Explore the garden at Powis
In the dark and cold of winter it's all too easy to slip into hibernation mode, but if you wrap up warm, you'll find that there’s plenty to discover at Powis this winter. Collect your ticket and enjoy this leisurely stroll along our Italianate terraces, Formal Garden, and 'Wildnerness’ woodland. There are plenty of rest stops along the way or recharge your batteries with a hot drink and slice of cake in our Courtyard Restaurant at the end.
Powis Castle Garden Kiosk
Collect your entrance ticket from the Ticket Office and enter the garden. Follow the path, taking a left turn at the end. Continue on this path along the Top Terrace which affords a great aerial view across the garden, Severn Valley and Breidden Hills.
The garden you see today has its origins in the 1680s. The terraces and formal grass slopes on this south-facing ridge of the castle were created by architect William Winde at the request of William Herbert, 1st Marquess of Powis (c.1626–96).
At the end of the terrace, take the set of steps on your right down to the Aviary Terrace. Be sure to admire the 18th Century statues of dancing shepherds adorning the balustrade on your right before taking the next flight of steps down to the Orangery terrace. At the bottom, follow the path on your left which leads through the giant yew hedge.
The yew tumps and this 14 metre-high hedge are almost 300 years old and their unusual shape tells the story of changing horticultural fashions. Originally clipped into formal cones, the fashion for landscape gardening at the end of the 18th Century meant they were allowed to grow naturally, becoming more ‘tree-like’. This lasted until the resurgence of Formal Gardening in the Victorian era when they were once more clipped back into shape, giving them the unusual structure that is still so striking today.
Continue along the path that slopes between two yew hedges. At the bottom, turn left into the Formal Garden. Follow the path straight ahead, then turn right at the end of the path. This will take you past our holiday home The Bothy, a black and white timber framed building that was once the home of Powis’ Edwardian gardeners. Continue along the path admiring the 100 year old apple trees as you pass them by. Turn right and then right again to complete your loop of the Formal Garden.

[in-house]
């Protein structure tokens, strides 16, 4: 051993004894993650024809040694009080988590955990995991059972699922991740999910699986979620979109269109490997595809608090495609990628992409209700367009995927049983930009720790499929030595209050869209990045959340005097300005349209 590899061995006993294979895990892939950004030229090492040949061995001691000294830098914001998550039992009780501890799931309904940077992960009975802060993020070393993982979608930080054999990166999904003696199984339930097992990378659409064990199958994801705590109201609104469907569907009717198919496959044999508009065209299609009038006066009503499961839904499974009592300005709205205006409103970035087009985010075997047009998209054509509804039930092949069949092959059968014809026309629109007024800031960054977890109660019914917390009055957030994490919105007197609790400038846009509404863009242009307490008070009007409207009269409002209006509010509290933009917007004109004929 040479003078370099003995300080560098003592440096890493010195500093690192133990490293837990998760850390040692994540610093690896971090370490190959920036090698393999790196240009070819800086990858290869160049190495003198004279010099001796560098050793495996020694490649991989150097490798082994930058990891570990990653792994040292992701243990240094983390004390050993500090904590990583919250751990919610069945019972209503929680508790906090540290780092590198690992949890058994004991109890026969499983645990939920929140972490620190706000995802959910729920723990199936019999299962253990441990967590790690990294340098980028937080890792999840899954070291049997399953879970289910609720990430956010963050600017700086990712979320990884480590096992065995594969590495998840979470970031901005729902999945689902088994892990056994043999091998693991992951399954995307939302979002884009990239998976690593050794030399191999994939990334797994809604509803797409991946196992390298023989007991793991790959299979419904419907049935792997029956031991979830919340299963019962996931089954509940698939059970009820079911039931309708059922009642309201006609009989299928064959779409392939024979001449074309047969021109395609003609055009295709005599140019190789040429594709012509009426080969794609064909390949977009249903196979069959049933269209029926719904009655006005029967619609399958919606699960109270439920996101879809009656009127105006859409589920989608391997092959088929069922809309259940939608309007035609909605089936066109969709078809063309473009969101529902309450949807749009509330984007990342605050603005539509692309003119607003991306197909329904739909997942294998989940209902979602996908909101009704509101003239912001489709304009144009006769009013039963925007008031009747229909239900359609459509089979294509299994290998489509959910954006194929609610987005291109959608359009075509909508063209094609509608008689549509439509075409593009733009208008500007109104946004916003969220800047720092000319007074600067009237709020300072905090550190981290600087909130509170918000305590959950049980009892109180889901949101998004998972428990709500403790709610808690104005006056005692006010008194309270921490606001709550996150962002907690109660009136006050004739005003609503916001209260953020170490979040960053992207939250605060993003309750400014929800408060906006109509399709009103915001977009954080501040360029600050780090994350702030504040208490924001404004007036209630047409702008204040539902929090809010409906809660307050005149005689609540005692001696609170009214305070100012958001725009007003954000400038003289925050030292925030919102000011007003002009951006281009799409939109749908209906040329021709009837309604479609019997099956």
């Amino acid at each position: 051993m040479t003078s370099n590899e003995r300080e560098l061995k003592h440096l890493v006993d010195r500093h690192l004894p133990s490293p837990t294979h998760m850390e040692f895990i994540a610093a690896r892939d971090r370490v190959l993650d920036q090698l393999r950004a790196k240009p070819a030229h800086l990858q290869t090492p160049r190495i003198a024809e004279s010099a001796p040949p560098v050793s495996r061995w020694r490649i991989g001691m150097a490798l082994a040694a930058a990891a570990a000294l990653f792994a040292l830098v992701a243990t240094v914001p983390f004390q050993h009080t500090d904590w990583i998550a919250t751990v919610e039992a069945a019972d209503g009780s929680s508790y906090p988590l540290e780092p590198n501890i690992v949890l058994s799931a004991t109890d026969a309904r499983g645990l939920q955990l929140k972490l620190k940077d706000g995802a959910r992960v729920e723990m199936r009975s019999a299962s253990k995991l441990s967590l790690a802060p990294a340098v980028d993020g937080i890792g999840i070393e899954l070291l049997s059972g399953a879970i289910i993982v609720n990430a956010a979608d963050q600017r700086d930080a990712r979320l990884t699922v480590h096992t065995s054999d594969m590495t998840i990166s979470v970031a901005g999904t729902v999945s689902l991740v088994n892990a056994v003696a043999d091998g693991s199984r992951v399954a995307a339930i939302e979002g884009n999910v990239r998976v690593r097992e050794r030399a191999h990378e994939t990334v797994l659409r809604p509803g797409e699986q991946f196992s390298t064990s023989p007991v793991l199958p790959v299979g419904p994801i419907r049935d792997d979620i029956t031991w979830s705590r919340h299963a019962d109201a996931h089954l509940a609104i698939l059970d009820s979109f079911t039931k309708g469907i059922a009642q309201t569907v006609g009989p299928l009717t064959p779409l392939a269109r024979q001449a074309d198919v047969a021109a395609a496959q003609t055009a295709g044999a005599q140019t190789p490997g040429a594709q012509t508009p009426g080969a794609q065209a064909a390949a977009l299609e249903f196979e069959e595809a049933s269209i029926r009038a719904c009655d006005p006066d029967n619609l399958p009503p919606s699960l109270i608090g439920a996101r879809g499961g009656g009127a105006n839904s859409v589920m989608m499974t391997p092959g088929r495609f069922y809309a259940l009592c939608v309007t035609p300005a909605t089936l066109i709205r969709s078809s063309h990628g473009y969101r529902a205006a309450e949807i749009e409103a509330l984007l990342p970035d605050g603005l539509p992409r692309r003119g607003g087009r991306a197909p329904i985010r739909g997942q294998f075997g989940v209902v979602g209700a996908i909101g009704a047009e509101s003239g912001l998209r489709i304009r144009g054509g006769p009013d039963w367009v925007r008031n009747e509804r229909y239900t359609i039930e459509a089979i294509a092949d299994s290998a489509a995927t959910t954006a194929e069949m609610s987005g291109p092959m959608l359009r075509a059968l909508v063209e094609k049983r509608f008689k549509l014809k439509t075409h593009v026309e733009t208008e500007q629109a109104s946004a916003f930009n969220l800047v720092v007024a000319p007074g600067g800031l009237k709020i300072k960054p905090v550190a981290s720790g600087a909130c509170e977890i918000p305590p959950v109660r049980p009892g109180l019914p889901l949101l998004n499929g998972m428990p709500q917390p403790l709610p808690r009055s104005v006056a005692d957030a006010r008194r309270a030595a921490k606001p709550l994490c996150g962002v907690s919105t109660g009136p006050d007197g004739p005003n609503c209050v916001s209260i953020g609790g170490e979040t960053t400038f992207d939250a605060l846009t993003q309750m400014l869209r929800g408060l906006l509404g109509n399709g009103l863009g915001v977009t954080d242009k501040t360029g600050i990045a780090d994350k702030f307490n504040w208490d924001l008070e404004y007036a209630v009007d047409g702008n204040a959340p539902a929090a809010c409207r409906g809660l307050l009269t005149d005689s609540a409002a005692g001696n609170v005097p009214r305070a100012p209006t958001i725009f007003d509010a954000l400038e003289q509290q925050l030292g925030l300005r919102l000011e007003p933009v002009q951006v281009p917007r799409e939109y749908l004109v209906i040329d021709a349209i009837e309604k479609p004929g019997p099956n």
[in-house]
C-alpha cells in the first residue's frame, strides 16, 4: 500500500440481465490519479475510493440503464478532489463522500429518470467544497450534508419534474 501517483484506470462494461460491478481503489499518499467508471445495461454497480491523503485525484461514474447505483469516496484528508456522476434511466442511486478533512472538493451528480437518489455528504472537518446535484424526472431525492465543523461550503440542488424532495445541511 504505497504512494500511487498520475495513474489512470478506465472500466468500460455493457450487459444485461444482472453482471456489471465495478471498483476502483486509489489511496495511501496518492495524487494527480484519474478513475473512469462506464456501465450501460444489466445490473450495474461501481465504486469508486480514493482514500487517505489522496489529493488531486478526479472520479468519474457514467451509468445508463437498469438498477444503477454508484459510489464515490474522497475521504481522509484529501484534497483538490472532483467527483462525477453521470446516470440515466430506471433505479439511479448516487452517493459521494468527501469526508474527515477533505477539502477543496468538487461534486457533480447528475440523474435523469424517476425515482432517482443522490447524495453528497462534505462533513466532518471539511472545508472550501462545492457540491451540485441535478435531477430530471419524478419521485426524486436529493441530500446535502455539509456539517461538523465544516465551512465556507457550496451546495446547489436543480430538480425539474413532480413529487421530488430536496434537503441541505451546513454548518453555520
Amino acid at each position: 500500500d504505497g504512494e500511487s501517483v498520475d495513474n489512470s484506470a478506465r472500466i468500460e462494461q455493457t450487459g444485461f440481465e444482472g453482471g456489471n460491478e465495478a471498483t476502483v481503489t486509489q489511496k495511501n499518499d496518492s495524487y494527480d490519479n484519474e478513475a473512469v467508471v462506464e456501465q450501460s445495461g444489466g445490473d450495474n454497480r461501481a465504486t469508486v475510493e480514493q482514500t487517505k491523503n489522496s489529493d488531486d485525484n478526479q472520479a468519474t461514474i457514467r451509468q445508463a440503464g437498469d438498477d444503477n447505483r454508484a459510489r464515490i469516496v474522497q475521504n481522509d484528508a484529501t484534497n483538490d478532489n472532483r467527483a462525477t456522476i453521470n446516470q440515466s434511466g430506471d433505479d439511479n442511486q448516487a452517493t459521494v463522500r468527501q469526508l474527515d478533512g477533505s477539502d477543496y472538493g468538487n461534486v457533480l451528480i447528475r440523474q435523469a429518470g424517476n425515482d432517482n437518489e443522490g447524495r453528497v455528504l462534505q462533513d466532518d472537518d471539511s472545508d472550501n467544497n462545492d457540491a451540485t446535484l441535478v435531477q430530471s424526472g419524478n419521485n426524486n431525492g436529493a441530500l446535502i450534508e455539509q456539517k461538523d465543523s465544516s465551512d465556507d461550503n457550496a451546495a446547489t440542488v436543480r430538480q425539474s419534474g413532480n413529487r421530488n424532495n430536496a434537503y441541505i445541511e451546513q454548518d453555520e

The Formal Garden
This area was once a kitchen garden, however when several tall elms that formed a fourth ‘wall’ around the garden fell in the early 1900s, garden enthusiast Lady Violet (1865–1929), wife of the 4th Earl of Powis, renovated the area. Concerned by the unsightly view from the Castle she relocated the glasshouses, replacing them with this typically Edwardian garden, comprising of flat open spaces set within walls and hedges. She also planted the delicate fruit trees which still stand today.
As you leave the formal garden, turn left to follow the straight path between two tall box hedges. At the end turn right then immediately left. On your right you’ll see some shallow steps which will take you up into The Wilderness, Powis’ formal woodland. Continue along this path, stopping at the clearing on your right to admire the beautiful view of the Castle, terraces and Great Lawn.
The Great Lawn
In the early 18th Century Adrian Duval, a French gardener, made his mark on Powis by installing a water garden or Pleasure Ground on the flat land at the foot of the terraces. This water garden covered as much land as the castle and terraces combined and must have been a spectacular sight. Sadly, fashions changed and by 1809 the water garden had been removed in favour of a simple lawn, where deer grazed to the bottom of the terraces.
Continue along the path, taking a right at the fork. Follow this path through the Wilderness, taking in the beautiful views of the castle as you go.
As you reach the Stable Pond, continue ahead keeping the pond on your left. When you reach the cross roads, take the path leading up the slope and back to the Garden Kiosk. After your walk reward yourself with something delicious from our Courtyard Restaurant. Every penny spent at Powis stays here to help with vital conservation work, thank you for supporting us.
Powis Castle Garden Kiosk
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